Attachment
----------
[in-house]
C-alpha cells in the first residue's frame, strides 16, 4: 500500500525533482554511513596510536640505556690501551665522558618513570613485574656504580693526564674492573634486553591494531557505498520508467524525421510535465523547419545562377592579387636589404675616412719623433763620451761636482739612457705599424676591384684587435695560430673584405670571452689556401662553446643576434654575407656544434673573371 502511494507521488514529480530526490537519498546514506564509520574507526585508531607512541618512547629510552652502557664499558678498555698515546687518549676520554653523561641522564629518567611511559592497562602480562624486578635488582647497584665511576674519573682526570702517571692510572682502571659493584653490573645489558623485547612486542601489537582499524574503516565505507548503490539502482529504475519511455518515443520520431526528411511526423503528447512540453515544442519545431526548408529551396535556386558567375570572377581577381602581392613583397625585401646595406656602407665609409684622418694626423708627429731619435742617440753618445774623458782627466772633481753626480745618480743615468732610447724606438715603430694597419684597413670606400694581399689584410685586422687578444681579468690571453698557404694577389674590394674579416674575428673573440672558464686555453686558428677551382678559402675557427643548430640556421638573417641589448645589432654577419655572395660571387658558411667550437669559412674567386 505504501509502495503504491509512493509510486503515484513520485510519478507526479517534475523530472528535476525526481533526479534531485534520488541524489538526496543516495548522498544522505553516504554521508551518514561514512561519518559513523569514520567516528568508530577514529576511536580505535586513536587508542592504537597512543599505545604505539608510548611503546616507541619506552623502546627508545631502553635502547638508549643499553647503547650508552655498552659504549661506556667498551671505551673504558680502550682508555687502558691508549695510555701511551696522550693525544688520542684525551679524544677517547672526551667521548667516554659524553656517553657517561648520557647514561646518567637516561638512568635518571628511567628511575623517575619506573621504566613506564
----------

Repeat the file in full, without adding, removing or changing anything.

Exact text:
[in-house]
C-alpha cells in the first residue's frame, strides 16, 4: 500500500525533482554511513596510536640505556690501551665522558618513570613485574656504580693526564674492573634486553591494531557505498520508467524525421510535465523547419545562377592579387636589404675616412719623433763620451761636482739612457705599424676591384684587435695560430673584405670571452689556401662553446643576434654575407656544434673573371 502511494507521488514529480530526490537519498546514506564509520574507526585508531607512541618512547629510552652502557664499558678498555698515546687518549676520554653523561641522564629518567611511559592497562602480562624486578635488582647497584665511576674519573682526570702517571692510572682502571659493584653490573645489558623485547612486542601489537582499524574503516565505507548503490539502482529504475519511455518515443520520431526528411511526423503528447512540453515544442519545431526548408529551396535556386558567375570572377581577381602581392613583397625585401646595406656602407665609409684622418694626423708627429731619435742617440753618445774623458782627466772633481753626480745618480743615468732610447724606438715603430694597419684597413670606400694581399689584410685586422687578444681579468690571453698557404694577389674590394674579416674575428673573440672558464686555453686558428677551382678559402675557427643548430640556421638573417641589448645589432654577419655572395660571387658558411667550437669559412674567386 505504501509502495503504491509512493509510486503515484513520485510519478507526479517534475523530472528535476525526481533526479534531485534520488541524489538526496543516495548522498544522505553516504554521508551518514561514512561519518559513523569514520567516528568508530577514529576511536580505535586513536587508542592504537597512543599505545604505539608510548611503546616507541619506552623502546627508545631502553635502547638508549643499553647503547650508552655498552659504549661506556667498551671505551673504558680502550682508555687502558691508549695510555701511551696522550693525544688520542684525551679524544677517547672526551667521548667516554659524553656517553657517561648520557647514561646518567637516561638512568635518571628511567628511575623517575619506573621504566613506564